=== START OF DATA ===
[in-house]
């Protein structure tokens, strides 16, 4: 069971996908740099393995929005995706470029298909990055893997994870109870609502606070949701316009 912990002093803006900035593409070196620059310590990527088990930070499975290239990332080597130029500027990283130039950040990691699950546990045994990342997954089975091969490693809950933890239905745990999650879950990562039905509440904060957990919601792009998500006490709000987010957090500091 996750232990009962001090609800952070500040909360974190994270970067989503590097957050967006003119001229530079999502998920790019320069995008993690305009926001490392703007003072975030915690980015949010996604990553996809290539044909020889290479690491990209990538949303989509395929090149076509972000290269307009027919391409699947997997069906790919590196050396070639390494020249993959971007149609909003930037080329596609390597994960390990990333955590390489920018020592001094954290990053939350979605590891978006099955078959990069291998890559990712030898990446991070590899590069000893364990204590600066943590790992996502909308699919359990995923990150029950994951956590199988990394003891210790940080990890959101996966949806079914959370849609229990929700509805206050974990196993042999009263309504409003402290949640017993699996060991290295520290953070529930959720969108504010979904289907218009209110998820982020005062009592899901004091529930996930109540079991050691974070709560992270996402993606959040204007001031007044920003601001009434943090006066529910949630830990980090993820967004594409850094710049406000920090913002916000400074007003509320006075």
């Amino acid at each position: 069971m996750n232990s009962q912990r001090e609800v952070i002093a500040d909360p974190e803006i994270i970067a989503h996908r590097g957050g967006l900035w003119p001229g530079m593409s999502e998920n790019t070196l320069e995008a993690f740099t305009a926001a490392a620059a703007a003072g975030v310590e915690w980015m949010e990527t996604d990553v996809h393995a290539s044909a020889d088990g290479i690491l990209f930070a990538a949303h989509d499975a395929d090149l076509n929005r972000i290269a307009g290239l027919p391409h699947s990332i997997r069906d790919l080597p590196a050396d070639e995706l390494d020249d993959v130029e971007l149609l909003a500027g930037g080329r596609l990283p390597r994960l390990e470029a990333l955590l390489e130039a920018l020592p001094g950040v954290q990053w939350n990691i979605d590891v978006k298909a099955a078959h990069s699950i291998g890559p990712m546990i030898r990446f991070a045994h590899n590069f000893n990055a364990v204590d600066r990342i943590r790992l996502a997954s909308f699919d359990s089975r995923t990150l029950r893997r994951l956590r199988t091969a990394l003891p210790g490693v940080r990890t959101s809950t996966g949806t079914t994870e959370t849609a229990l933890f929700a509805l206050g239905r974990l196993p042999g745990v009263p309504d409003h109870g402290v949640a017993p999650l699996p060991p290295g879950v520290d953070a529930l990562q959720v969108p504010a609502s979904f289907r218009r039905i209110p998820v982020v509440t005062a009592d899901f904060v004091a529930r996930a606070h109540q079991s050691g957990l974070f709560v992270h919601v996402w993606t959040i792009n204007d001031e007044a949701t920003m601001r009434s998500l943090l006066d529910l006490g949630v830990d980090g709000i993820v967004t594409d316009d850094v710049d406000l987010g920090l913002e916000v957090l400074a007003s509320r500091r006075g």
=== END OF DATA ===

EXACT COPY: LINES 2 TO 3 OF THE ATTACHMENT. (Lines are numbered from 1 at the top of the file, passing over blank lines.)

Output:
């Protein structure tokens, strides 16, 4: 069971996908740099393995929005995706470029298909990055893997994870109870609502606070949701316009 912990002093803006900035593409070196620059310590990527088990930070499975290239990332080597130029500027990283130039950040990691699950546990045994990342997954089975091969490693809950933890239905745990999650879950990562039905509440904060957990919601792009998500006490709000987010957090500091 996750232990009962001090609800952070500040909360974190994270970067989503590097957050967006003119001229530079999502998920790019320069995008993690305009926001490392703007003072975030915690980015949010996604990553996809290539044909020889290479690491990209990538949303989509395929090149076509972000290269307009027919391409699947997997069906790919590196050396070639390494020249993959971007149609909003930037080329596609390597994960390990990333955590390489920018020592001094954290990053939350979605590891978006099955078959990069291998890559990712030898990446991070590899590069000893364990204590600066943590790992996502909308699919359990995923990150029950994951956590199988990394003891210790940080990890959101996966949806079914959370849609229990929700509805206050974990196993042999009263309504409003402290949640017993699996060991290295520290953070529930959720969108504010979904289907218009209110998820982020005062009592899901004091529930996930109540079991050691974070709560992270996402993606959040204007001031007044920003601001009434943090006066529910949630830990980090993820967004594409850094710049406000920090913002916000400074007003509320006075």
């Amino acid at each position: 069971m996750n232990s009962q912990r001090e609800v952070i002093a500040d909360p974190e803006i994270i970067a989503h996908r590097g957050g967006l900035w003119p001229g530079m593409s999502e998920n790019t070196l320069e995008a993690f740099t305009a926001a490392a620059a703007a003072g975030v310590e915690w980015m949010e990527t996604d990553v996809h393995a290539s044909a020889d088990g290479i690491l990209f930070a990538a949303h989509d499975a395929d090149l076509n929005r972000i290269a307009g290239l027919p391409h699947s990332i997997r069906d790919l080597p590196a050396d070639e995706l390494d020249d993959v130029e971007l149609l909003a500027g930037g080329r596609l990283p390597r994960l390990e470029a990333l955590l390489e130039a920018l020592p001094g950040v954290q990053w939350n990691i979605d590891v978006k298909a099955a078959h990069s699950i291998g890559p990712m546990i030898r990446f991070a045994h590899n590069f000893n990055a364990v204590d600066r990342i943590r790992l996502a997954s909308f699919d359990s089975r995923t990150l029950r893997r994951l956590r199988t091969a990394l003891p210790g490693v940080r990890t959101s809950t996966g949806t079914t994870e959370t849609a229990l933890f929700a509805l206050g239905r974990l196993p042999g745990v009263p309504d409003h109870g402290v949640a017993p999650l699996p060991p290295g879950v520290d953070a529930l990562q959720v969108p504010a609502s979904f289907r218009r039905i209110p998820v982020v509440t005062a009592d899901f904060v004091a529930r996930a606070h109540q079991s050691g957990l974070f709560v992270h919601v996402w993606t959040i792009n204007d001031e007044a949701t920003m601001r009434s998500l943090l006066d529910l006490g949630v830990d980090g709000i993820v967004t594409d316009d850094v710049d406000l987010g920090l913002e916000v957090l400074a007003s509320r500091r006075g």